Trade Names:Myobloc- Injection, solution 5,000 units/mL
Interferes with neurotransmitter release by cleaving synaptic vesicle-associated membrane protein.
12 and 16 wk at doses of 5,000 or 10,000 units.
Reduction of severity of abnormal head position and neck pain in adult patients with cervical dystonia.
Known hypersensitivity; infection at the injection site.
IM In patients with known history of tolerance, 2,500 to 5,000 units divided among affected muscles. In patients without a history of tolerating botulinum toxin, administer a lower initial dose than in patients with known history of tolerance, adjusting subsequent doses based on individual response.
Store at 36° to 46°F. Do not freeze. Protect from light. Discard any solution that is not used within 4 h of dilution.
The effects of botulinum toxin may be potentiated.
None well documented.
Vasodilation (at least 2%).
Neck pain related to cervical dystonia (17%); headache (16%); pain related to cervical dystonia/torticollis (10%); torticollis (8%); asthenia, dizziness (6%); anxiety, confusion, hyperesthesia, migraine, somnolence, tremor, vertigo (at least 2%).
Ecchymosis, pruritus (at least 2%).
Rhinitis (5%); abnormal vision, amblyopia, otitis media, taste perversion, tinnitus (at least 2%).
Dry mouth (34%); dysphagia (25%); dyspepsia, nausea (10%); GI disorder, glossitis, stomatitis, tooth disorder, vomiting (at least 2%); constipation (postmarketing).
Cystitis, UTI, vaginal moniliasis (at least 2%).
Injection-site pain (16%).
Edema, hypercholesterolemia, peripheral edema (at least 2%).
Arthralgia, back pain (7%); myasthenia (6%); arthritis, joint disorder (at least 2%).
Increased cough (7%); dyspnea, lung disorder, pneumonia (at least 2%).
Infection (15%); pain (13%); flu syndrome (9%); accidental injury (5%); abscess, allergic reaction, chest pain, chills, cyst, fever, hernia, malaise, neoplasm, viral infections (at least 2%).
Postmarketing reports indicate that the effects of botulinum toxin type B and all botulinum toxin products may spread from the area of injection to produce symptoms consistent with botulinum toxin effects. These may include asthenia, generalized muscle weakness, diplopia, blurred vision, ptosis, dysphagia, dysphonia, dysarthria, urinary incontinence, and breathing difficulties. These symptoms have been reported hours to weeks after injection. Swallowing and breathing difficulties can be life-threatening, and there have been reports of death. The risk of symptoms is probably greatest in children treated for spasticity, but symptoms can also occur in adults treated for spasticity and other conditions, particularly in those patients who have underlying conditions that would predispose them to these symptoms. In unapproved uses, including spasticity in children and adults, and in approved indications, cases of spread of effect have occurred at doses comparable with those used to treat cervical dystonia and at lower doses.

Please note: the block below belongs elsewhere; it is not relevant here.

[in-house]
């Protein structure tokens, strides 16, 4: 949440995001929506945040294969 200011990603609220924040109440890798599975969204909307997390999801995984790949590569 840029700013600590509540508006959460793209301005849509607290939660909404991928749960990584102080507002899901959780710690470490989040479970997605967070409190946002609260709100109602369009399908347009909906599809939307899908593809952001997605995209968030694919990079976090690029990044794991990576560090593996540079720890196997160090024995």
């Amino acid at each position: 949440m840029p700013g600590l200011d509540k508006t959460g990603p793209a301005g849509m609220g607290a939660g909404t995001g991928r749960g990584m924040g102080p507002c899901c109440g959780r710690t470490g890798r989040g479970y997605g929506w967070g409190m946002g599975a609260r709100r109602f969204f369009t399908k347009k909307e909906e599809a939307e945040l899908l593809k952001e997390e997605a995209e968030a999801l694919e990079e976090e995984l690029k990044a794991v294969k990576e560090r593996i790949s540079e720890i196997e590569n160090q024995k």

Monitor patient for injection-site reactions (eg, bruising, pain, tenderness), CNS, GI, and general body side effects. Monitor patients with peripheral motor neuropathic diseases, amyotrophic lateral sclerosis, or neuromuscular junctional disorders closely.
Category C .
Safety and efficacy not established.
Safety and efficacy not established in patients 75 yr of age and older.
Because this product contains albumin, a derivative of human blood, it carries a remote risk of viral disease transmission.
May occur for several months as a consequence of weakening of muscles in the area of injection, and may require the insertion of a gastric feeding tube.
Treatment with rimabotulinumtoxin B may cause formation of neutralizing antibodies that may reduce the efficacy of subsequent rimabotulinumtoxin B treatments.
Units of biological activity of rimabotulinumtoxin B cannot be compared with or converted into units of any other botulinum toxin products.
Use with caution in patients with neuromuscular diseases because of increased risk of systemic effects, including severe dysphagia and respiratory compromise.
Muscle paralysis, systemic weakness.
Copyright © 2009 Wolters Kluwer Health.